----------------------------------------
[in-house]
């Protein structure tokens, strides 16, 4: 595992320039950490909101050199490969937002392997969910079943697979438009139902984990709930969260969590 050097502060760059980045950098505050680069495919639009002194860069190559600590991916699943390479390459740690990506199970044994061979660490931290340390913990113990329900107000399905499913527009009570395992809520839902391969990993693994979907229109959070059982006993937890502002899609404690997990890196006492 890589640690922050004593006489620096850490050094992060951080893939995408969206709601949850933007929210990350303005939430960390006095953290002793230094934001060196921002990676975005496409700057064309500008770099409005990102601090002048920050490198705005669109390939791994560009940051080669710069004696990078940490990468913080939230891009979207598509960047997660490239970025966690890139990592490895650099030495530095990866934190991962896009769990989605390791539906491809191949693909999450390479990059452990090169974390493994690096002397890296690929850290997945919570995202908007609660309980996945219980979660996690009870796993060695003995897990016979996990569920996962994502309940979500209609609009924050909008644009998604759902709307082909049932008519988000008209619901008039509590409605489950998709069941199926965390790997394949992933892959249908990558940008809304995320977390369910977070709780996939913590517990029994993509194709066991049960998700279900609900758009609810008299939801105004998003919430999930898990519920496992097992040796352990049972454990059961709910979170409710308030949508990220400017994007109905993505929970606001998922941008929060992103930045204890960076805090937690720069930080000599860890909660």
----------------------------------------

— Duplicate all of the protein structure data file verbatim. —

[in-house]
């Protein structure tokens, strides 16, 4: 595992320039950490909101050199490969937002392997969910079943697979438009139902984990709930969260969590 050097502060760059980045950098505050680069495919639009002194860069190559600590991916699943390479390459740690990506199970044994061979660490931290340390913990113990329900107000399905499913527009009570395992809520839902391969990993693994979907229109959070059982006993937890502002899609404690997990890196006492 890589640690922050004593006489620096850490050094992060951080893939995408969206709601949850933007929210990350303005939430960390006095953290002793230094934001060196921002990676975005496409700057064309500008770099409005990102601090002048920050490198705005669109390939791994560009940051080669710069004696990078940490990468913080939230891009979207598509960047997660490239970025966690890139990592490895650099030495530095990866934190991962896009769990989605390791539906491809191949693909999450390479990059452990090169974390493994690096002397890296690929850290997945919570995202908007609660309980996945219980979660996690009870796993060695003995897990016979996990569920996962994502309940979500209609609009924050909008644009998604759902709307082909049932008519988000008209619901008039509590409605489950998709069941199926965390790997394949992933892959249908990558940008809304995320977390369910977070709780996939913590517990029994993509194709066991049960998700279900609900758009609810008299939801105004998003919430999930898990519920496992097992040796352990049972454990059961709910979170409710308030949508990220400017994007109905993505929970606001998922941008929060992103930045204890960076805090937690720069930080000599860890909660």